Thursday, April 28, 2011

Royal wedding hullabaloo — 100 years ago

True love: Princess Victoria Louise married Prince Ernst August in May 1913. Photo thanks to

HAVEN'T GOTTEN YOUR FIX OF THE ROYAL WEDDING HOOPLA? Then check out these five early 1900s aristocratic nuptial festivities.

• Feb. 1901: Prior to the Spanish royal marriage of Prince Charles of Bourbon to the Princess of the Asturias, 5,000 people attended a royal ball. Reported The New York Times: “The magnificent structure, which was ablaze with electric lights, could scarcely accommodate the invited guests, whose carriages were wending their way thither as early as 9 o’clock.” Thither. Don’t you love it?

• Also Feb. 1901: Hollanders enthusiastically celebrated the marriage of their 18-year-old Queen Wilhelmina to Duke Henry of Mecklenburg-Schwerin. The New York Times scoffed that the marriage was simply “an alliance” and that the German “princeling” had “nothing to lay at the feet of his mistress but his pedigree and his debts.” No matter: Queen Wilhelmina proved to be a capable, forceful and savvy ruler, with and without Henry — he passed away in 1934.

• June 1905: Following their age-old custom of escorting royalty, Berlin butchers accompanied the Duchess Cecilie of Mecklenburg-Schwerin to the Berlin castle for her wedding to Crown Prince William. Upon arrival at the Pariser Platz — outfitted with pillars decorated by images of flower-throwing bears (!) — she was met by both children and maids of honor, all wearing rose wreaths on their heads.

• May 1906: When King Alfonso XIII of Spain married Princess Victoria Eugenie of Battenberg, a granddaughter of Queen Victoria of Great Britain, the streets were carpeted with 1,200 tons of flowers and the bride rode to church in a tortoiseshell coach drawn by eight white horses. Let's see 2011's celebration top that.

• May 1913: Festivities began more than a week before Princess Victoria Louise of Prussia, the Kaiser’s favorite child and only daughter, married Prince Ernst August of Hanover in a “love match.” The Berlin nuptials featured a gala opera event, a 1,000-guest wedding banquet, an ancient Torch dance and a 36-gun salute.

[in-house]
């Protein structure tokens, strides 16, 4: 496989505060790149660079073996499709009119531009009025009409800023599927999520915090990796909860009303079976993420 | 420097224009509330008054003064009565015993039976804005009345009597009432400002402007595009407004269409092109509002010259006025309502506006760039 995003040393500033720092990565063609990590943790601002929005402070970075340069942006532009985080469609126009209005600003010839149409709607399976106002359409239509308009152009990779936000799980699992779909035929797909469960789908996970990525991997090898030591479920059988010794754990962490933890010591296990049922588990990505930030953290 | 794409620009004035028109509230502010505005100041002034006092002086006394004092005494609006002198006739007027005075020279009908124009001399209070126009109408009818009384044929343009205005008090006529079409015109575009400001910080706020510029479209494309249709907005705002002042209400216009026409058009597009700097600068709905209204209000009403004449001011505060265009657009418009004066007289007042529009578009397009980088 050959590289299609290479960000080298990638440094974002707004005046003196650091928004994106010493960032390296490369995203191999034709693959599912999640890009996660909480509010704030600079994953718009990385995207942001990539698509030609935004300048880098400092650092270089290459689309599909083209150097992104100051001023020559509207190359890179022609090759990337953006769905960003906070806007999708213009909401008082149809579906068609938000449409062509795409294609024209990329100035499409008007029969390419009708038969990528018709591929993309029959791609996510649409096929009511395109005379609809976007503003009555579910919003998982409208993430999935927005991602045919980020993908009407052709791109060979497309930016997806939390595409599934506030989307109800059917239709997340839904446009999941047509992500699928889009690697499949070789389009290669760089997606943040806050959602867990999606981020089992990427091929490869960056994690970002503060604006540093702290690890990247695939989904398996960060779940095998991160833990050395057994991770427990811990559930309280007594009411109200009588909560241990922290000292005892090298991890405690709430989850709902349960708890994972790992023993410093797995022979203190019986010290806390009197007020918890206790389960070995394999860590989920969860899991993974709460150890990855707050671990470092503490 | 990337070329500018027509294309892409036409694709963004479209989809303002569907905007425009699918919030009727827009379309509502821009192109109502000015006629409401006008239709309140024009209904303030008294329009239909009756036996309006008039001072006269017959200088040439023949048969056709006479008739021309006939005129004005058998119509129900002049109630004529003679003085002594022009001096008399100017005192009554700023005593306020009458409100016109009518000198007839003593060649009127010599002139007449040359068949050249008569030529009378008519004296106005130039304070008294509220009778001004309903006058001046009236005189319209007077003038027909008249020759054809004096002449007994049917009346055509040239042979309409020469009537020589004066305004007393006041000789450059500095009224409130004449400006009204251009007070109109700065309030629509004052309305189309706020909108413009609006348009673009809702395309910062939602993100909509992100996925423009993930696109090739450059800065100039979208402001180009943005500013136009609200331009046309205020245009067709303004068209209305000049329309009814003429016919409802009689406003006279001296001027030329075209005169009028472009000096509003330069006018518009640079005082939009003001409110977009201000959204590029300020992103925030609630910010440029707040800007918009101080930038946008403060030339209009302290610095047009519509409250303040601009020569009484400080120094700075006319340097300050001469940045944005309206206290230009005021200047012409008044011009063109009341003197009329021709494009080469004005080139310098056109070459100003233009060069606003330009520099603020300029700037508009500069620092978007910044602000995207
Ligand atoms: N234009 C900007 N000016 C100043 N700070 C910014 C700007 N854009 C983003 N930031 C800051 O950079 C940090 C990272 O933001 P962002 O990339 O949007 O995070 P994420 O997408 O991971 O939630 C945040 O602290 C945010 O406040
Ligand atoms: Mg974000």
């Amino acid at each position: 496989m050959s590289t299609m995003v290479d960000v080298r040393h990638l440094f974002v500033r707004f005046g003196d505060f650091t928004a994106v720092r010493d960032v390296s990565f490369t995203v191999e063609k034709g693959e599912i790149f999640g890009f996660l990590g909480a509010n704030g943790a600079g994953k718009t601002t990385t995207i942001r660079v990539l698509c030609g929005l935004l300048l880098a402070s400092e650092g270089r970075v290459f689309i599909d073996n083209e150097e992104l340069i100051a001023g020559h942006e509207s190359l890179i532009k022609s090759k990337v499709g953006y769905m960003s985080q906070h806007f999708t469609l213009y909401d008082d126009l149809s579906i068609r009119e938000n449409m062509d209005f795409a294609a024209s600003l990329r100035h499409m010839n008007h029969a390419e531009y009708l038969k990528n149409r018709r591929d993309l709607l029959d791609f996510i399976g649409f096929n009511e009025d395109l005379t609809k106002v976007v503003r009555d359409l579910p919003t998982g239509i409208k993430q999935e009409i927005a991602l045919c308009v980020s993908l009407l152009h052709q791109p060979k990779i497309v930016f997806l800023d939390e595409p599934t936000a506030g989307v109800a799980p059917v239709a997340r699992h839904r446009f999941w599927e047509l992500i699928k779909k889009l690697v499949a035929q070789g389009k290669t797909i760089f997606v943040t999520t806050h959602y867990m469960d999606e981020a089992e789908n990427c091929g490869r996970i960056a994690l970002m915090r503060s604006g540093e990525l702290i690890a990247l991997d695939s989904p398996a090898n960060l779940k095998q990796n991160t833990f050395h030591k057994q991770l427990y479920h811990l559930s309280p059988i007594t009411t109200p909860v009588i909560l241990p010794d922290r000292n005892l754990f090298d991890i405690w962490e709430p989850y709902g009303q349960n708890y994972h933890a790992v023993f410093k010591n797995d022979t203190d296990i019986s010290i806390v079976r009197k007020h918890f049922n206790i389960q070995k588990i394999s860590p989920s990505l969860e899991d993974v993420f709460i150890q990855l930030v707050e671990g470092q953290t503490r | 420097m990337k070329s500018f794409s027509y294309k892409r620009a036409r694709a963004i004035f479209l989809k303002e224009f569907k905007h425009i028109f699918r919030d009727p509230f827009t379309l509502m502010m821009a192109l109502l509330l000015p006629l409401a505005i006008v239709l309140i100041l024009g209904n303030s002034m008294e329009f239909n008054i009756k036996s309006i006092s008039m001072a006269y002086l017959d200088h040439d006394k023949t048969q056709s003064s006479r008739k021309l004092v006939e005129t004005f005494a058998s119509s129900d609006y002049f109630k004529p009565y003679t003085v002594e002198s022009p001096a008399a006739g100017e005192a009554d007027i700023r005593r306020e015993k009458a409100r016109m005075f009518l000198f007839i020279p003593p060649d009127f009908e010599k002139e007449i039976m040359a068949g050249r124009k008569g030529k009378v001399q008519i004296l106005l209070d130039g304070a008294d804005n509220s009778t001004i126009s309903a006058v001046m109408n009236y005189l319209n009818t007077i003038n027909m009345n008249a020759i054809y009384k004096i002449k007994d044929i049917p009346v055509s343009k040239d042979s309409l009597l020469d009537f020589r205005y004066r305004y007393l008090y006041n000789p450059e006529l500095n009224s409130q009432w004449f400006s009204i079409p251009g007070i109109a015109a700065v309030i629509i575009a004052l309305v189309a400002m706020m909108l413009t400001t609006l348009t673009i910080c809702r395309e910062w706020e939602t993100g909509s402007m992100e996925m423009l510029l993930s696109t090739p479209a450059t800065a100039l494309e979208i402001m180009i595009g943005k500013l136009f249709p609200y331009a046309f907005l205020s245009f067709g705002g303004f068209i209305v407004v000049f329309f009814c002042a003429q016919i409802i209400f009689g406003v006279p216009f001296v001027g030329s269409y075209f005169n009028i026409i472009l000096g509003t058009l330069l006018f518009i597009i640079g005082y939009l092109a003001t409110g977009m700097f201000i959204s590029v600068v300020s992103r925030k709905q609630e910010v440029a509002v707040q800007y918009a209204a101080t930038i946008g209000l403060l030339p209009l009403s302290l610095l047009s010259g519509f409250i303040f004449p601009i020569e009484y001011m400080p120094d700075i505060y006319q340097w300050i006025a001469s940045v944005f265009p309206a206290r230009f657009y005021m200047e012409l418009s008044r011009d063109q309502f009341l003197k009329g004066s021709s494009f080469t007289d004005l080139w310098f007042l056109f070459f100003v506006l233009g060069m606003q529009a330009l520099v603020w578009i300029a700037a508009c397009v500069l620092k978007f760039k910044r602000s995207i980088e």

Two AttaGirl notes:
A couple of these royal marriages are addressed at length at Visit to read more.

Congratulations to Heather, who will receive a copy of the real-life 1927 diary, Through No Fault of My Own. The winner? Chosen by my 13-year-old daughter.  Heather, just drop me a note at

Wednesday, April 13, 2011

Coco's diary: Don't read this "under pain of death"

Through No Fault of My Own is the bona fide diary of Coco Irvine, age 13, back in 1927.
A GIRL'S DIARY IS SACRED, often guarded by lock and key, always hidden in a secret location. That is, until it's found in a library.

Peg Meier, a retired newspaper reporter and author, discovered Coco Irvine's 1927 diary at the Minnesota Historical Society Library when researching another of her books, Wishing for a Snow Day: Growing Up in Minnesota, published late last year.

Meier says she had to stifle her guffaws in the library so funny were many of Coco's entries — although she didn't always mean them to be humorous. In one passage, the 13-year-old explains how when bouncing a basketball at school, she "inadvertently hit the fire alarm" and caused "a rumpus." She adds that "most everyone I know is the worst kind of sissy and they don't have the least idea of how exciting it is to hope very much with one side of you that the ball will hit the fire alarm and the other side is scared to death it will!" This adventure is tame by comparison to several of her other exploits, which would get any teenager in trouble still today.

No wonder her 80-plus-year-old diary finds wide publication this month as Through No Fault of My Own, the title selected in honor of her many entries that begin with those words.

Meier says she knew immediately that Coco's diary had to be published. "I'm so grateful that the University of Minnesota Press agreed," she says. Meier not only supplied the introduction, offering the Jazz Age context as the diary's backdrop, but researched Coco's family, history and estate. And what she found made the diary extra riveting: Coco was the daughter of a lumber baron and grew up in the mansion now home to the Minnesota governor.

Like to read more? Order the book directly from the publisher ( or through a major online seller. Better yet, leave a comment here: One lucky AttaGirl reader will win a signed copy.

Minnesota readers: Attend the book launch event on Saturday, April 16, 2 p.m., at Virginia Street Swedenborgian Church in St. Paul (sponsored by Common Good Books). Peg Meier will also read from the book at Magers & Quinn, Minneapolis, on Monday, April 18, 7:30 p.m.